Published Date

May 1, 2004

Resource Type

Primary Source

This resource was developed in 2004 as part of “The Conquest of Mexico” by Nancy Fitch.

From Hernán Cortés, Cartas y relaciones de Hernan Cortés al emperador Carlos V, third letter, 277.

The combat in the city lasted two days, as I have above described; and besides these succors, the inhabitants of the city of Suchimilco, situated on the lake, and certain villages of the Utumies, (Otomites,) a mountain race, more numerous than those of Suchimilco, and slaves of the lord of Tenochtitlan, came to offer themselves as vassals of your Majesty, begging me to pardon their dilatoriness. I received them well, and was much gratified by their arrival, as they were more likely than any others to make an impression on the people of Cuyoacan.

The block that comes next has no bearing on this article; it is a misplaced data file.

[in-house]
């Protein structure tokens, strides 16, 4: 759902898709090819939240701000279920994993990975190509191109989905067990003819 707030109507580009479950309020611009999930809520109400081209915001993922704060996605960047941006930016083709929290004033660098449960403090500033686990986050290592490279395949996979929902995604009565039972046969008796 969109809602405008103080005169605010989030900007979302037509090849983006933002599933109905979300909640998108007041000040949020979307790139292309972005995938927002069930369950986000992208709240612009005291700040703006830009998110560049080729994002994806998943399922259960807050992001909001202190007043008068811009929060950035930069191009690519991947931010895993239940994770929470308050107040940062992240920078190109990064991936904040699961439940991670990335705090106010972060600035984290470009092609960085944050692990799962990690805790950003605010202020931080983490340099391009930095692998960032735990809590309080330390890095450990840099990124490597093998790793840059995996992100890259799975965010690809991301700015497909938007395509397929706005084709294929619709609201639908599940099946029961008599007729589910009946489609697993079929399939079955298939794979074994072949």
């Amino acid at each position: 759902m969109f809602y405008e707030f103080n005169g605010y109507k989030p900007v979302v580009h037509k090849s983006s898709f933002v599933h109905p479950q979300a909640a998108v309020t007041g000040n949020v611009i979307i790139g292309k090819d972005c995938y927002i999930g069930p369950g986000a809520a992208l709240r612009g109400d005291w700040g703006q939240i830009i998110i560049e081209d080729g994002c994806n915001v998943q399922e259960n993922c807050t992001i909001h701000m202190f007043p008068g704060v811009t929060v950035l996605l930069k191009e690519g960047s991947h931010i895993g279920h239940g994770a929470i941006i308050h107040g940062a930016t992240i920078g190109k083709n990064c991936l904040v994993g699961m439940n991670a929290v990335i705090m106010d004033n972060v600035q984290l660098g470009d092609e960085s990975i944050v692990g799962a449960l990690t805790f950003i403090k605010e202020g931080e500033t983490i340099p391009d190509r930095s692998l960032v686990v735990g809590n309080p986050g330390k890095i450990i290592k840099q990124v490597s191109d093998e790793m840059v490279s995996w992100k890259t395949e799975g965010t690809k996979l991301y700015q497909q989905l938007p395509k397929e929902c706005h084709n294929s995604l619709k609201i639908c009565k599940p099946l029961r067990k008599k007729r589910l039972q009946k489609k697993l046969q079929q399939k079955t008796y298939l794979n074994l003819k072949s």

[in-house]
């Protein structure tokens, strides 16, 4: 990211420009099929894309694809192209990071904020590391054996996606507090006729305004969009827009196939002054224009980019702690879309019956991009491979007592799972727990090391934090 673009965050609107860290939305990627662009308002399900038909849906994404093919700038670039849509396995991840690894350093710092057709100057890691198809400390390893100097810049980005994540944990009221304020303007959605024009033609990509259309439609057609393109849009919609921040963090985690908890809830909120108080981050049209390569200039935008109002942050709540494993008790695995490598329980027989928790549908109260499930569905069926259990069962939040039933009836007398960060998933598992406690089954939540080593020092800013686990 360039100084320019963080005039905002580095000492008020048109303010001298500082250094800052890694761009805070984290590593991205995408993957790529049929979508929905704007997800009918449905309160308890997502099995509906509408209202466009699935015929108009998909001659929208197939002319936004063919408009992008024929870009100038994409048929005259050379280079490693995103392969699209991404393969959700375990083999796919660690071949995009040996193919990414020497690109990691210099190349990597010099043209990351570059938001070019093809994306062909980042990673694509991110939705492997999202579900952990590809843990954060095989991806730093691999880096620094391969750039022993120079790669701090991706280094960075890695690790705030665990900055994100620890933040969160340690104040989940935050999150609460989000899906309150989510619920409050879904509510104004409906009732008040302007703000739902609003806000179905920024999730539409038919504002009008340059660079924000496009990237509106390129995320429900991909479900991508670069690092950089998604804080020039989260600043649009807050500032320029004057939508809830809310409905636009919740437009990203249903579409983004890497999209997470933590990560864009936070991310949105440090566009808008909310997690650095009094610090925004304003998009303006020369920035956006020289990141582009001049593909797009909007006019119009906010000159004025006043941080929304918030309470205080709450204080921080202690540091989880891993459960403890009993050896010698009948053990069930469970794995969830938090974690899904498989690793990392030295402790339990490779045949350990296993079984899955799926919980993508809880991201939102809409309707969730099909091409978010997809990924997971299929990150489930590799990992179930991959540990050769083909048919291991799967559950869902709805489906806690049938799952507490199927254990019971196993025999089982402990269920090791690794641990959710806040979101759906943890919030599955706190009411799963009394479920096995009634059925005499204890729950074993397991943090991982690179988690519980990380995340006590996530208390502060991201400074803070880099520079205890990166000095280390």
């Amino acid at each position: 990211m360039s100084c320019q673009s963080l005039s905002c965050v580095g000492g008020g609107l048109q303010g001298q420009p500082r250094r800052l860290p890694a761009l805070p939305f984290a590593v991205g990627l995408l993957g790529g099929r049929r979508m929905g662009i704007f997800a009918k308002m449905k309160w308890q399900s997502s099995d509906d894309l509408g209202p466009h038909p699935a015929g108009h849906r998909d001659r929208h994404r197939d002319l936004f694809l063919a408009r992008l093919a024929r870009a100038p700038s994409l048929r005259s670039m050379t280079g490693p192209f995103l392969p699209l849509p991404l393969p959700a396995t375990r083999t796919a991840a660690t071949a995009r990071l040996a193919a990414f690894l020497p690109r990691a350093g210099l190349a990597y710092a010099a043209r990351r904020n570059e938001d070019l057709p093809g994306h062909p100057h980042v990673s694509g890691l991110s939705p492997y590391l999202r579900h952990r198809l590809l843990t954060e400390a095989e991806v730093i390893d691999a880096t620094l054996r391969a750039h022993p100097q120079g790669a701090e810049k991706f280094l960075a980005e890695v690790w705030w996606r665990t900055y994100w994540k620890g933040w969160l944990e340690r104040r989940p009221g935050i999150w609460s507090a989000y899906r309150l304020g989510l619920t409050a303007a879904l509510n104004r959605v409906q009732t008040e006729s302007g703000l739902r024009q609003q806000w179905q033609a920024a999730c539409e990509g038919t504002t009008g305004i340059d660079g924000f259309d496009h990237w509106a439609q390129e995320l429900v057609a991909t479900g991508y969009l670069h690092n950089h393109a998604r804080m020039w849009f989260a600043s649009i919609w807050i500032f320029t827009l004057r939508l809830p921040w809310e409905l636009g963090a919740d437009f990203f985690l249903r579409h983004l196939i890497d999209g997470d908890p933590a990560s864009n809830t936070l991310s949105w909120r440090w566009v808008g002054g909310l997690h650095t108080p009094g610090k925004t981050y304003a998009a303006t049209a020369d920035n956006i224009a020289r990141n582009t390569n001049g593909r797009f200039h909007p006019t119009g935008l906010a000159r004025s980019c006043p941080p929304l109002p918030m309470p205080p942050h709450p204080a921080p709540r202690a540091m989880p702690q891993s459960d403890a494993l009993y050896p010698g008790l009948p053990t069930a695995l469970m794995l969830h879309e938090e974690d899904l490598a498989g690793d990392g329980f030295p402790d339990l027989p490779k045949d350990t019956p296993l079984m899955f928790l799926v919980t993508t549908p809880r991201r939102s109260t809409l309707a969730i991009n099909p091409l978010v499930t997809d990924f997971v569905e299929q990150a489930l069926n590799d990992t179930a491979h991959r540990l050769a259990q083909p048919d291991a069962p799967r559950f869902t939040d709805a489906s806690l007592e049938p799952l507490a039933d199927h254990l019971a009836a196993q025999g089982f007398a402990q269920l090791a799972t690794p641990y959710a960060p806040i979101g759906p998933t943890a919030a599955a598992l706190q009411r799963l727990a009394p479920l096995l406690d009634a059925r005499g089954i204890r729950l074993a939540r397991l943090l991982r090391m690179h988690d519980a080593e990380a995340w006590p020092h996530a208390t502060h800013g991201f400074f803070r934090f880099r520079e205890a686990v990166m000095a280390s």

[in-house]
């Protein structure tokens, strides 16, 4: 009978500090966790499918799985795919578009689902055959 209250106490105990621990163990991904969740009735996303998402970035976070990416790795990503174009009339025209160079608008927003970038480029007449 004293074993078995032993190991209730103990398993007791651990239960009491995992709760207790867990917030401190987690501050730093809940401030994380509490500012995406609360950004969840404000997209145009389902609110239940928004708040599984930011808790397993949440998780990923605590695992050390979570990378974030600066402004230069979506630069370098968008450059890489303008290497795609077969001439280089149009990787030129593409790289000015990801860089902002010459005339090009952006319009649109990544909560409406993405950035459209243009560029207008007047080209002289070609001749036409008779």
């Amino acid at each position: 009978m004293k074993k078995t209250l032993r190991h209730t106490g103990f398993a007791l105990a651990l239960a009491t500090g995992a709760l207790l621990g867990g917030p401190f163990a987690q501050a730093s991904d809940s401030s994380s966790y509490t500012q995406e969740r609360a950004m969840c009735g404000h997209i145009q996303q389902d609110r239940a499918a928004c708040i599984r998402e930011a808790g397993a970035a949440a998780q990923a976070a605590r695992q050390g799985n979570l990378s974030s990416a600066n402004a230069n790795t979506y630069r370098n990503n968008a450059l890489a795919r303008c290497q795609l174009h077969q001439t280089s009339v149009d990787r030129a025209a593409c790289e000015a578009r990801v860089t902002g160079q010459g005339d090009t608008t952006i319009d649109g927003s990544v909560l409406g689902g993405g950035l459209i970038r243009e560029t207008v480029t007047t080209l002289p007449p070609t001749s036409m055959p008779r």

As from the camp of the causeway where I was posted, we had by means of the brigantines burned many houses in the suburbs of the city, and no canoe dared to make its appearance in that quarter, it seemed to me that seven would be sufficient for the security of our position, and I therefore determined to send three to the alguazil mayor [Gonzalo de Sandoval], and the same number to that of Pedro de Alvarado. I gave particular instructions to the commanders of these brigantines, to run day and night from one camp to the other, some one way and some to the other, since the enemy were in the habit of visiting part of the main land in the vicinity of the two camps with their canoes, which they loaded with water, fruits, maize, and other supplies; and besides I directed them to aid the two divisions of the army stationed at those places, whenever they should seek to enter the city for the purpose of provoking hostilities. Six brigantines accordingly departed to the two camps; a necessary measure, that proved of great advantage, for every day and night they made incursions upon the enemy, and took many canoes and prisoners.